Tuesday, April 26, 2011

Recipe #3 - Doughboys!

Hello everyone and welcome back to Cooking With Chaos!

Cissa here; Well Easter, just passed, and here in Virginia the weather has been absolutely gorgeous. It's summer weather, and when I think Summer, I think of doughboys!

But alas, I am in Virginia now. And yet, every summer, I think of the deliciousness of doughboys. So, determined to make this cooking blog truly Rhode Island-esque, I found a recipe for doughboys and shared it with Cira!

Cissa's Attempt:

I have fond memories of going to Oakland Beach back in the 80's with my family and getting doughboys and grape soda in long neck bottles from the food stand there, Mrs. Gus's. It was my heaven as a little girl, and though now Iggy's is there in it's place (bigger and with more menu choices but in the same location), doughboys are still the tradition!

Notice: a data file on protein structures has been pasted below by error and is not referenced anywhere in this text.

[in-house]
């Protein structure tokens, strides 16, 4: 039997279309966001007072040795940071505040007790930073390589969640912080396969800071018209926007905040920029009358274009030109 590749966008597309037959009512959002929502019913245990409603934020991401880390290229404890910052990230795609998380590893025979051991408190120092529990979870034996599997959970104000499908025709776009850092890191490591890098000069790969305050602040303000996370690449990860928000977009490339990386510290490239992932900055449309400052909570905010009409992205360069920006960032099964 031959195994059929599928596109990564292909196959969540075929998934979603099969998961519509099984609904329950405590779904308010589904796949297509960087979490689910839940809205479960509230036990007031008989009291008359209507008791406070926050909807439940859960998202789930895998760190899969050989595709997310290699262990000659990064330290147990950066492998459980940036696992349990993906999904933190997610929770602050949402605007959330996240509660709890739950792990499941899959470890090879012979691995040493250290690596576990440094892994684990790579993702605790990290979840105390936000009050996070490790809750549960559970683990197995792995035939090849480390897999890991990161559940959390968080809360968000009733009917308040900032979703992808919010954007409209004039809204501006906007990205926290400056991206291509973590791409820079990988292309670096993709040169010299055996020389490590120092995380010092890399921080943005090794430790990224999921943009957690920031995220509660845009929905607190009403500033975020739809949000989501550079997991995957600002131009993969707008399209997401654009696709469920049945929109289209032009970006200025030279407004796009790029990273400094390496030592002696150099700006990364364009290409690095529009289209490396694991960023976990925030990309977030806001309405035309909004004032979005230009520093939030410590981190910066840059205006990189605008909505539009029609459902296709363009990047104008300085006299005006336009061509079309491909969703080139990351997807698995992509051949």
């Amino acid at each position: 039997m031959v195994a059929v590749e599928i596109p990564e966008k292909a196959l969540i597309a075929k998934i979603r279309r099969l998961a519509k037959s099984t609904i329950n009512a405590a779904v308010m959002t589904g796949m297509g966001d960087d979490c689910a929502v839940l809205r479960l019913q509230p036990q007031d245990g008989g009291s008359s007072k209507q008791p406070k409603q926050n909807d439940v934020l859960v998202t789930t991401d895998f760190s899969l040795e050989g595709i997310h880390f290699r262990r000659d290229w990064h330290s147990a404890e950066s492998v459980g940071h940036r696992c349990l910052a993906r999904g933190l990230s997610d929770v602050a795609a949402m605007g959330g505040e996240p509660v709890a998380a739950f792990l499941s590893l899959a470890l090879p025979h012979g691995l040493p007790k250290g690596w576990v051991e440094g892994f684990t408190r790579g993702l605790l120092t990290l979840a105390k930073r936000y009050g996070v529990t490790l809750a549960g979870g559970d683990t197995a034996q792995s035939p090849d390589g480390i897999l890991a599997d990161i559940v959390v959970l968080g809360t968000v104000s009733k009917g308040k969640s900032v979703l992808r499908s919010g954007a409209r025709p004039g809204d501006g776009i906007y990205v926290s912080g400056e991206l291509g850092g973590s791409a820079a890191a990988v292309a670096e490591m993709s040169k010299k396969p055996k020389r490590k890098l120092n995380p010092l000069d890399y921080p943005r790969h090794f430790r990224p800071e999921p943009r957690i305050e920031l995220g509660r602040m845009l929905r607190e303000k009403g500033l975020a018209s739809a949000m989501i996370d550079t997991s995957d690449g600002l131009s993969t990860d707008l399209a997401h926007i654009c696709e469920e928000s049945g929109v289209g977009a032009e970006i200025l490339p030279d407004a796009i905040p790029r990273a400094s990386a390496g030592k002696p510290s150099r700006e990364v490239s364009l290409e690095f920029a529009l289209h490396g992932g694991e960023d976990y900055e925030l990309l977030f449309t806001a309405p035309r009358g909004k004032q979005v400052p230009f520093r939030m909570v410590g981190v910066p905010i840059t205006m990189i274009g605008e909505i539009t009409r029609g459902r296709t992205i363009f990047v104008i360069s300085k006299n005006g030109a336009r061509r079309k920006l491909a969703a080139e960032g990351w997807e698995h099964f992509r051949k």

I think that if Murphy and his dang law hadn't intervened this week, I would have gotten this post done sooner. But all that aside, it was pretty easy, and Misk and Minion 2 had fun helping me out.

The Recipe:

Rhode Island Doughboys

Thaw 4 or 5 pounds frozen bread dough and let it rise overnight in covered bowl in a warm place.
Tear off pieces and spread them with your hands to make a flat circle about the size of a teacup saucer. Deep fry one at a time in hot vegetable oil until golden brown on both sides. Drain on paper towels. Shake in paper bag of granulated or powdered sugar, or sugar & cinnamon mix while still hot.

I think using fresh dough will work just as well, and clearly if you don't want a million doughboys, you would use less dough! Here's my classic dough recipe I've used for this and last week's pizza strips. It's easy to double or more if needed.

Pizza Dough:
1 pkg. rapid rise dry yeast
1 1/4 c. hot water
4 c. flour
1/2 tsp. salt

In a large bowl, sprinkle yeast on water and stir to dissolve. add 2 c. flour and salt; beat thoroughly (wooden spoon works well for this). Stir in remaining flour. Knead on floured surface until smooth (approx 5 min.). Place in clean, lightly greased bowl & cover w/dish towel for approximately 1 hour to rise. Knead down risen dough before use.